Born during the infant years of the Texas Republic, C. C. Slaughter (1837–1919) participated in the development of the southwestern cattle industry from its pioneer stages to the modern era. Trail driver, Texas Ranger, banker, philanthropist, and cattleman, he was one of America’s most famous ranchers. David J. Murrah’s biography of Slaughter, now available in paperback, still stands as the definitive account of this well-known figure in Southwest history.
A pioneer in West Texas ranching, Slaughter increased his holdings from 1877 to 1905 to include more than half a million acres of land and 40,000 head of cattle. At one time “Slaughter country” stretched from a few miles north of Big Spring, Texas, northwestward two hundred miles to the New Mexico border west of Lubbock. His father, brothers, and sons rode the crest of his popularity, and the Slaughter name became a household word in the Southwest. In 1873—almost ten years before the “beef bonanza” on the open range made many Texas cattlemen rich—C. C. Slaughter was heralded by a Dallas newspaper as the “Cattle King of Texas.” Among the first of the West Texas cattlemen to make extensive use of barbed wire and windmills, Slaughter introduced new and improved cattle breeds to West Texas.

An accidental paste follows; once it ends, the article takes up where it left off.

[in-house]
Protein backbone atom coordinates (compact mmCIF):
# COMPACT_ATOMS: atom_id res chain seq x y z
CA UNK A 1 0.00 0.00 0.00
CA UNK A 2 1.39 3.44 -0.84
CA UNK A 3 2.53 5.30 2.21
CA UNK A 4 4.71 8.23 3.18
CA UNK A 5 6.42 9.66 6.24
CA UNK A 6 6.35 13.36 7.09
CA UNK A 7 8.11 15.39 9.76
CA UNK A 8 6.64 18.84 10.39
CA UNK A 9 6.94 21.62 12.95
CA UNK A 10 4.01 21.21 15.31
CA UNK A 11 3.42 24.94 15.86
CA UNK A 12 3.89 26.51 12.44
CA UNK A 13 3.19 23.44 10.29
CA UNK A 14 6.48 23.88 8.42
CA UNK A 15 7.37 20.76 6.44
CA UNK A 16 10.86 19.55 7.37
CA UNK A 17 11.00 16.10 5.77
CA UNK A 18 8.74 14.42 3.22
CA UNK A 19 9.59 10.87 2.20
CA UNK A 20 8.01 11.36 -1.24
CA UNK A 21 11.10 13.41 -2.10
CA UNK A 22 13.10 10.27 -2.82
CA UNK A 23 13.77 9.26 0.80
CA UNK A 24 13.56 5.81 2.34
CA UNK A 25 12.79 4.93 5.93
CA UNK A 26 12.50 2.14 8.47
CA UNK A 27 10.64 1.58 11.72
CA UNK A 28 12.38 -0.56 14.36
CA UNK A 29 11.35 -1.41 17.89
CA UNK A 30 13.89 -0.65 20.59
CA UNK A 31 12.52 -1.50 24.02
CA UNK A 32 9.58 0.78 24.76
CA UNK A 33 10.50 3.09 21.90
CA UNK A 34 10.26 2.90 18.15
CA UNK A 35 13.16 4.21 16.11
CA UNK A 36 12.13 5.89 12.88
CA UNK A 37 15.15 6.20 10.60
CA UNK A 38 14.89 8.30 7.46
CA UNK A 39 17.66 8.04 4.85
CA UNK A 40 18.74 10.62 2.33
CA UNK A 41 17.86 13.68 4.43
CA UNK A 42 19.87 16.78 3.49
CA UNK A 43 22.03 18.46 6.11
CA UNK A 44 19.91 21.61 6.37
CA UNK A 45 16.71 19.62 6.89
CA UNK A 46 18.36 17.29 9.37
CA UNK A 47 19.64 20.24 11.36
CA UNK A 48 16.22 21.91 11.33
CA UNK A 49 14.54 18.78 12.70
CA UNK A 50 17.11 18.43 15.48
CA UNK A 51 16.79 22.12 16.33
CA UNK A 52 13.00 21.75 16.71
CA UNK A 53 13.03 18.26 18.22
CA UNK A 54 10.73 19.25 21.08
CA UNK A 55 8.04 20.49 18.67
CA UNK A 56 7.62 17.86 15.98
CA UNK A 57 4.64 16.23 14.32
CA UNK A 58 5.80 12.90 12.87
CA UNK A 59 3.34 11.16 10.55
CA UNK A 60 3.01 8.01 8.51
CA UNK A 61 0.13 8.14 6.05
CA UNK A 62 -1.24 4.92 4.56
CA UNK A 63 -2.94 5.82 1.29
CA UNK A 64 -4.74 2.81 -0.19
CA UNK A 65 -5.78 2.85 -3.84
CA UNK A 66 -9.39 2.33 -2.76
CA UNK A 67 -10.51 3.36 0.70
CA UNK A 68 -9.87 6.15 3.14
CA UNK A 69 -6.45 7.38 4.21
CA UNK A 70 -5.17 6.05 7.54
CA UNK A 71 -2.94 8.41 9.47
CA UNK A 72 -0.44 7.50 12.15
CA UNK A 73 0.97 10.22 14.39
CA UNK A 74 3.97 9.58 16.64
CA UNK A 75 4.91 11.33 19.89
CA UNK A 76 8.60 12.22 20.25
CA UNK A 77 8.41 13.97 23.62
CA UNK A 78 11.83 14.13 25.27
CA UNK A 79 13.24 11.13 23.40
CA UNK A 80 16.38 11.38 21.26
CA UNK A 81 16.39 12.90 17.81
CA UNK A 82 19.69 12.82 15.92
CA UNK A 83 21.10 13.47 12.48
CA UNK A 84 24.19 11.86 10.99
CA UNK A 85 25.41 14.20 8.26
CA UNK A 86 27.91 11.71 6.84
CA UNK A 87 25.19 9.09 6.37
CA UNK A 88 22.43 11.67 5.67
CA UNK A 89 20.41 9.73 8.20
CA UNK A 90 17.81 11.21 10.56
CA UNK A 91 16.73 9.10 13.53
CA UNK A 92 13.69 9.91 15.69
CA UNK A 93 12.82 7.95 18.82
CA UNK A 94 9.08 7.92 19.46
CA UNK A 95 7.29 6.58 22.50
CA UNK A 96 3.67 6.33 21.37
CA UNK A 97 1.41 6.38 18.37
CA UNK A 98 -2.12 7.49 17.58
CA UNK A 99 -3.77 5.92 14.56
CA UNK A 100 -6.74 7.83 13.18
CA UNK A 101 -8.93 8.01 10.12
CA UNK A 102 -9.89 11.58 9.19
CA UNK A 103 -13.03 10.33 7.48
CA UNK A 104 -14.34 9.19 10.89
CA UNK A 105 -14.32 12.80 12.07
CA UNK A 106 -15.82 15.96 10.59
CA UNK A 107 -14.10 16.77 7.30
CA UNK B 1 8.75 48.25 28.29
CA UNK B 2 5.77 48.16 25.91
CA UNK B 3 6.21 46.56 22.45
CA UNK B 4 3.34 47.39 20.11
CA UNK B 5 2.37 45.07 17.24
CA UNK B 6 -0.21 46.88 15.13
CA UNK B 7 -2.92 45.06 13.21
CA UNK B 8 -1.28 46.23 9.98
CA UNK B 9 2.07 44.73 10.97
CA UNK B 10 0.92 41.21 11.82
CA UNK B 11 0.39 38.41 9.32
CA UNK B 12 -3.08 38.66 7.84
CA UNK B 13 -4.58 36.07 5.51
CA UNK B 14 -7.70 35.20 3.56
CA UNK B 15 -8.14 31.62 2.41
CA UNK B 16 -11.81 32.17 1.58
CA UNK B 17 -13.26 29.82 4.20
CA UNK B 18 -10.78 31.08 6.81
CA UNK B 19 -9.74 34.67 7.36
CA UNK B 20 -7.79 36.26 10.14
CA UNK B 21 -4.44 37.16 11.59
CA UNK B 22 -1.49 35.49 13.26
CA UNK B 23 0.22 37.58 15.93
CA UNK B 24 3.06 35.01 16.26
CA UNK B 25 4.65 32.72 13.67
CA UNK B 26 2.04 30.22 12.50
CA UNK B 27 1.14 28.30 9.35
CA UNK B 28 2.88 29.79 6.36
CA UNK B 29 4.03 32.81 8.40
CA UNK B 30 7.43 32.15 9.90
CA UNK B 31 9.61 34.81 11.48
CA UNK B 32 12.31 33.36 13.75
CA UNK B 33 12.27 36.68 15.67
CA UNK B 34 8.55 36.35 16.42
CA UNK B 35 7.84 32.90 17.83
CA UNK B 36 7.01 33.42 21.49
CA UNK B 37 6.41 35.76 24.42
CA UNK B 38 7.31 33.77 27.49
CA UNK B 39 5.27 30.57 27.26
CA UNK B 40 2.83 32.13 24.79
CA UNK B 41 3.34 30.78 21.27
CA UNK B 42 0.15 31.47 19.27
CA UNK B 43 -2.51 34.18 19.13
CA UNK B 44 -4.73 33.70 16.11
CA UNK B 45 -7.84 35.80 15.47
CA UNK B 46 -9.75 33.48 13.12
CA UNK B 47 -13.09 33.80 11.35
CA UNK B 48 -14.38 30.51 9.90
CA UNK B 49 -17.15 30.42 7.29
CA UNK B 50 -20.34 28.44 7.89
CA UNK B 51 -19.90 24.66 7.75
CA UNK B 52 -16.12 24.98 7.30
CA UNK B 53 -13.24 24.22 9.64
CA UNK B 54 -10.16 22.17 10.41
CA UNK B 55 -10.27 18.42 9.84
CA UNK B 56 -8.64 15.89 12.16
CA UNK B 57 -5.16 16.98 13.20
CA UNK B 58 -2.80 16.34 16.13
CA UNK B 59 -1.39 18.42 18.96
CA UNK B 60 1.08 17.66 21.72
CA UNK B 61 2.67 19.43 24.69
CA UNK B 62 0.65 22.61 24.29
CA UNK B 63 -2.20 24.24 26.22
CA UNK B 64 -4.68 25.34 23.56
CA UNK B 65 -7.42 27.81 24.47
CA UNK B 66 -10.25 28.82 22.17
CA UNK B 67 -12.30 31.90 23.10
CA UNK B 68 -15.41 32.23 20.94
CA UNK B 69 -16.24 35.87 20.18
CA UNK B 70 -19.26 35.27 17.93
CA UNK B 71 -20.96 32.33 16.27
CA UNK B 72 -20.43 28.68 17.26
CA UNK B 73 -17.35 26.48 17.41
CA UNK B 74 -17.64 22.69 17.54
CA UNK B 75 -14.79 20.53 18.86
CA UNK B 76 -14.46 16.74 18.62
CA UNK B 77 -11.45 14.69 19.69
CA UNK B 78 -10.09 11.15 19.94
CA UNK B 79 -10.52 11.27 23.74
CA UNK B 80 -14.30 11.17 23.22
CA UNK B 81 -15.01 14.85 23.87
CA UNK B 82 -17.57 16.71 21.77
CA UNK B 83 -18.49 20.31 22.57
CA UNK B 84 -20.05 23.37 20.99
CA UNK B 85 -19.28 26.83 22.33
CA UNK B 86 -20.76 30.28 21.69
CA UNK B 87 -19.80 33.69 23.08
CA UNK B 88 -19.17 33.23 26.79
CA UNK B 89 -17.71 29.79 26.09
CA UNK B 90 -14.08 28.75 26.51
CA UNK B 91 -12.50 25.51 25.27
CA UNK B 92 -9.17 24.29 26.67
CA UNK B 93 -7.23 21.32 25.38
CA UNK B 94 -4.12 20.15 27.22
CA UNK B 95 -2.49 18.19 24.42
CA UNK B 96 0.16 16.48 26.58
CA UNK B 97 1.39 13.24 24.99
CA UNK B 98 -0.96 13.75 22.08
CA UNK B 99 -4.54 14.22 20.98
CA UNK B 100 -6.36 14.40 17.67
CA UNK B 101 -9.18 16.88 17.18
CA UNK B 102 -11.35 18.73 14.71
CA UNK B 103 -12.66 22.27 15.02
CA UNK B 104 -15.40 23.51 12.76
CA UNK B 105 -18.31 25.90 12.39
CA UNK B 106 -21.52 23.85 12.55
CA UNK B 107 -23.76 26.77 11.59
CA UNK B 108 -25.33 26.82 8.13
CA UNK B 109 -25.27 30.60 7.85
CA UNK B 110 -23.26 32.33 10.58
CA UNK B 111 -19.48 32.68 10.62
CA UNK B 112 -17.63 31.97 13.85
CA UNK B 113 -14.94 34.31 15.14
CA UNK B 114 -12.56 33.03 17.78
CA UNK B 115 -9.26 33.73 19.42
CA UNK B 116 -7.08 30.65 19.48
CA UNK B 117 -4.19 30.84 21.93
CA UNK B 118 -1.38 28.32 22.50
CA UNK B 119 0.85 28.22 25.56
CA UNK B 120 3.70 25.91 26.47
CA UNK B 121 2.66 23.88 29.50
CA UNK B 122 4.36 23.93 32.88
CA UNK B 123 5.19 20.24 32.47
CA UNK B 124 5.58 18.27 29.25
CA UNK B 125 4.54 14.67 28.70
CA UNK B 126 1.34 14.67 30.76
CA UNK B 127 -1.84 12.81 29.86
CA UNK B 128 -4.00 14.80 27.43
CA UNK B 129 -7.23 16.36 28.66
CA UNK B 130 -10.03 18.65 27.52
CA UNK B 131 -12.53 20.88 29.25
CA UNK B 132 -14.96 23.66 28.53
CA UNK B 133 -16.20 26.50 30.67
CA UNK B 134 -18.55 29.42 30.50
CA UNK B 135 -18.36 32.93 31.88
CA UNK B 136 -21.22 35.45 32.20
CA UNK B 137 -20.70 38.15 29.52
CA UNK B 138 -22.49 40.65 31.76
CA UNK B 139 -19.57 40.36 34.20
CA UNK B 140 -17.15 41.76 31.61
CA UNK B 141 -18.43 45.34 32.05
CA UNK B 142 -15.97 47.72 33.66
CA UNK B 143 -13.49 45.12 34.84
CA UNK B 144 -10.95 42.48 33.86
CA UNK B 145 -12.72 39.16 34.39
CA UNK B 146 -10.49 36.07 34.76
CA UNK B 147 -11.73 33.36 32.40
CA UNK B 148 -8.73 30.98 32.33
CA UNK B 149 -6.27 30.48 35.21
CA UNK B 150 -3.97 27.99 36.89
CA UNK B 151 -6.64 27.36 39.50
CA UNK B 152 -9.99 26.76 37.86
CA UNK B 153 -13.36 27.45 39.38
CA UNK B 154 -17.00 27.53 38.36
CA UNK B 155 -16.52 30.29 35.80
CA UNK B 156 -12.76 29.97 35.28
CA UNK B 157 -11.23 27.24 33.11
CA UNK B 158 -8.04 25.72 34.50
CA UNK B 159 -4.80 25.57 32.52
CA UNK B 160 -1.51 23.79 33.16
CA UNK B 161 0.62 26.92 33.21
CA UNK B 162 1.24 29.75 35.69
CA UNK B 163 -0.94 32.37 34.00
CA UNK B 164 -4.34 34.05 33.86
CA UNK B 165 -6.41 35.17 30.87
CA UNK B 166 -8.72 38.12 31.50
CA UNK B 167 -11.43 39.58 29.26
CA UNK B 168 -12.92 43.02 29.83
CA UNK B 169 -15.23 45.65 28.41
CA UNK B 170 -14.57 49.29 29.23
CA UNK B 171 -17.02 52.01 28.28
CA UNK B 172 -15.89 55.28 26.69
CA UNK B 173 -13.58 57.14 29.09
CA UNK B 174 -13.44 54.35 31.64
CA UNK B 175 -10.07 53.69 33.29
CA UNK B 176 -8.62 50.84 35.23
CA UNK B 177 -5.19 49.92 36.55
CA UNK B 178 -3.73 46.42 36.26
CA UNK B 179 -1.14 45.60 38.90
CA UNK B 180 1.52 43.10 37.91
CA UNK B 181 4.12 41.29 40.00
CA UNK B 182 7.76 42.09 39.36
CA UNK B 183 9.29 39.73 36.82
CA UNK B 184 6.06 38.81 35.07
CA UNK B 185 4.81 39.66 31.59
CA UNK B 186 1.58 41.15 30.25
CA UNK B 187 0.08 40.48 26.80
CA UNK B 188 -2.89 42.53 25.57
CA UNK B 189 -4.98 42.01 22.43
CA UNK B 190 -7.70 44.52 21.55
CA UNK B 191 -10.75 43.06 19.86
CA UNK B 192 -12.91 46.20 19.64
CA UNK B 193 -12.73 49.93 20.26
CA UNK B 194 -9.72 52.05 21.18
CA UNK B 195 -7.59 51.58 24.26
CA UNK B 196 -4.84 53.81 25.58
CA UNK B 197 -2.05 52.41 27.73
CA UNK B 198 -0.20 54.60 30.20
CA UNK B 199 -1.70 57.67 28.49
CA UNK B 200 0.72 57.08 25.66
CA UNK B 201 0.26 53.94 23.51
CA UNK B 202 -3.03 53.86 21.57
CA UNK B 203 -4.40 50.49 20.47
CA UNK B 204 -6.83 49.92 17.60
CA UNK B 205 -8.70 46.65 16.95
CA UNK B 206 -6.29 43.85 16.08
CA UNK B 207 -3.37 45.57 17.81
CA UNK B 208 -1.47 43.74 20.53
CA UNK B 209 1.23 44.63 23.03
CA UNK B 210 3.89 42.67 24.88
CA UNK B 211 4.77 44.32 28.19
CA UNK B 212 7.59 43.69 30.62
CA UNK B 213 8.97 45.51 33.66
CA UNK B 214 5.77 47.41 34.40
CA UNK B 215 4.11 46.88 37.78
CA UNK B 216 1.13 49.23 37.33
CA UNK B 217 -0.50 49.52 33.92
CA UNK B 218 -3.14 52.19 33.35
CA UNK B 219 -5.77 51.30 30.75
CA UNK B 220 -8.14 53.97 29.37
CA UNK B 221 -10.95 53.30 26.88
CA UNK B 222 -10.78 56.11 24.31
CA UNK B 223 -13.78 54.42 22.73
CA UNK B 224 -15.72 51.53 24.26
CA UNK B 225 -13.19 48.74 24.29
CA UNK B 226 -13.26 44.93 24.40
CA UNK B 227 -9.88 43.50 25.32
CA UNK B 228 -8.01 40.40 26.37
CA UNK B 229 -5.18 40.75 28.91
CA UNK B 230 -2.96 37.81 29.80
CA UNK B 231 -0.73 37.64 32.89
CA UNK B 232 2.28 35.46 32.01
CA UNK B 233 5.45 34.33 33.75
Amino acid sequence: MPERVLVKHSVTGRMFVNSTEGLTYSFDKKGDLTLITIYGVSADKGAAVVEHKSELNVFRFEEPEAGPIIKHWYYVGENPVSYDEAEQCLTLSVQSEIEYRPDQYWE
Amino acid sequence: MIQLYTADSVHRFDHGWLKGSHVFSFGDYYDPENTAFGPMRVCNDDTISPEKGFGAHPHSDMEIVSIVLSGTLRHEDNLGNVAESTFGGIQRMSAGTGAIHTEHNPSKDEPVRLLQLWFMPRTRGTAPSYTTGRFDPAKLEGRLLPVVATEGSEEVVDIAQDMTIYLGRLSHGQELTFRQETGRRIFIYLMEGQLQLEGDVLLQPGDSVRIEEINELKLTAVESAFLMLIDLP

In his later years, greatly influenced by Baptist minister George W. Truett of Dallas, Slaughter became a major contributor to the work of the Baptist church in Texas. He substantially supported Baylor University and was a cofounder of the Baptist Education Commission and Dallas’s Baylor Hospital.
Slaughter also cofounded the Texas Cattle Raisers’ Association (1877) and the American National Bank of Dallas (1884), which through subsequent mergers became the First National Bank. His banking career made him one of Dallas’s leading citizens, and at times he owned vast holdings of downtown Dallas property.